The issue of what Britain does or does not owe the European Union risks becoming a landmine in the Brexit negotiations. Britain should pay what it legitimately owes for EU services that it signed up to. Divorce is never cheap. But by seeking to maximise payment, and by making payment a precondition for the rest of the talks, the EU risks getting less from Britain and hurting the chances of a productive negotiation.
The potential amounts involved are not small. They stem from what is owed to EU civil servants for their pensions (which are, staggeringly, funded on a pay-as-you-go basis), budget commitments and structural funds already promised, and contingent liabilities (those that might arise in the future).
A figure as high as €60 billion (S$91 billion) has been mentioned, although a paper published recently by the Centre for European Reform came up with scenarios that ranged from €24.5 billion to almost €73 billion. The divergence depends on whether Britain's share is 12 per cent (its average post-rebate budget contribution in recent years) or 15 per cent (based on gross national income), whether contingent liabilities are paid upfront, and how rebates are dealt with.
Mr Ivan Rogers, the former British envoy to the EU, says a dispute over money could be an "immensely complex part" of the exit talks. "The total financial liability might be in the order of €40billion to €60 billion," he told British lawmakers last month.
News service Politico reported that the issue was "one of the main items for discussion" between chief EU negotiator Michel Barnier and his officials last Monday.
On Tuesday, European Commission spokesman Margaritis Schinas explained why Britain should honour its financial commitments in a language that beer-loving Brits can relate to, saying it is like going to the pub with 27 friends. You order a round of beer but then you cannot leave while the party continues; you still need to pay for the round you ordered.
Britain will baulk at footing the bar bill. Even though Prime Minister Theresa May did not campaign for Brexit, the idea that Britain will save money in leaving Europe has become an article of faith for Brexiters. The government will struggle to sell a big transfer payment.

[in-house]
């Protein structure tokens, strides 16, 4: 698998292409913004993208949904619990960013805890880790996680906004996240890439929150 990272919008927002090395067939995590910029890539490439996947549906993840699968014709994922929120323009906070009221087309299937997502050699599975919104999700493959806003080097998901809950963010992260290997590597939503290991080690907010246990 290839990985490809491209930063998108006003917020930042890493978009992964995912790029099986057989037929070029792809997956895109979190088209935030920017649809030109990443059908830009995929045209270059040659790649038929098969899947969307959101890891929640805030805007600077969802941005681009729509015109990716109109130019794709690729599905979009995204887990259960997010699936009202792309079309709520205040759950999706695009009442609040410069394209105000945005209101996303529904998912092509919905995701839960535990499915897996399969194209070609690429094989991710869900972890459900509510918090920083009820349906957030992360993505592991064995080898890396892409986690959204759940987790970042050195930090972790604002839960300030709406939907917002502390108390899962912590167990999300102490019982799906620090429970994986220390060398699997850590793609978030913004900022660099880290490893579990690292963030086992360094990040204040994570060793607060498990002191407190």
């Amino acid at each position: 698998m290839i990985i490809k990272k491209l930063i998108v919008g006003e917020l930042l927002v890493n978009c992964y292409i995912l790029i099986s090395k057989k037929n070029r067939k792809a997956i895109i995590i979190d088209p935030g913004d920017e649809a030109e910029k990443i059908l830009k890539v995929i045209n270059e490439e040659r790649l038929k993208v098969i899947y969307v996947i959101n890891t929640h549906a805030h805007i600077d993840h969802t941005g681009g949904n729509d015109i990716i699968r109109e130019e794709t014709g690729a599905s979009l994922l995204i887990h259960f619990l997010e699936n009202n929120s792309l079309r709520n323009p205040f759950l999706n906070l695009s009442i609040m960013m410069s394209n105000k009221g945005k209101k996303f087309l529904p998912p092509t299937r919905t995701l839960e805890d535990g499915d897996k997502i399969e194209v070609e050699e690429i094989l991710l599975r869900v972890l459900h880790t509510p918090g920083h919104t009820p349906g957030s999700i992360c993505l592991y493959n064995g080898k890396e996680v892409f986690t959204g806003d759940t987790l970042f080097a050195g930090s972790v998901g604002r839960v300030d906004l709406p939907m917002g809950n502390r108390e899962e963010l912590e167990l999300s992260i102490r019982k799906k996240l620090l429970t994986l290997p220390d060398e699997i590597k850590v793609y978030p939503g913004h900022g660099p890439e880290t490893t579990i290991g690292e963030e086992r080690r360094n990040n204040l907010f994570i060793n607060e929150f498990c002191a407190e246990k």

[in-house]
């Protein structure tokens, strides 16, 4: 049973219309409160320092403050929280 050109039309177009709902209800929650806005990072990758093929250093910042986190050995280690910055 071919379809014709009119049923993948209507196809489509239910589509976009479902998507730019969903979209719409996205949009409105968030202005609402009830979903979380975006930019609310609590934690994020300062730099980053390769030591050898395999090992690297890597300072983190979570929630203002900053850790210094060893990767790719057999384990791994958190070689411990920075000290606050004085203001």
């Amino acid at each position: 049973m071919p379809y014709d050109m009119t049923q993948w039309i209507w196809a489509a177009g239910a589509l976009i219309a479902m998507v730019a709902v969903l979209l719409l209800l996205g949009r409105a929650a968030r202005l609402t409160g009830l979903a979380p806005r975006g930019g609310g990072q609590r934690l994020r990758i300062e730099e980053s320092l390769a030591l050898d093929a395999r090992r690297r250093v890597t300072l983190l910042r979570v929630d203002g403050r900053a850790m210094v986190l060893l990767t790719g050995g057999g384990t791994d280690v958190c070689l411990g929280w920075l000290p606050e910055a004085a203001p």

But it is worth remembering that this is a one-time settlement. Britain and Europe both have long-term economic interest in a fair Brexit deal that covers a wide range of relations from trade to financial services. Both sides have an interest in those negotiations proceeding smoothly.
For Britain, that means dropping the rhetoric that an exit cost is "bizarre" or "absurd" - words used by secretary for international trade Liam Fox last month. Britain has had the benefit of the EU civil service for more than 40 years, for example; clearly, it has an ongoing liability to those civil servants for as long as they draw a pension.
For the EU, letting the headline number drop by ignoring contingent liabilities for now probably makes sense. It would also be good politics to allow Britain to spread the payments over several years rather than trying to impose a lump-sum settlement. And, perhaps most importantly, insisting that Britain should reach an agreement on the amount due before the rest of the proceedings can take place risks over-dramatising the issue.
"The days of Britain making vast contributions to the European Union every year will end," Mrs May said in her Jan 17 speech outlining her government's Brexit priorities.
Well, yes, they will. But there's a bill to settle first.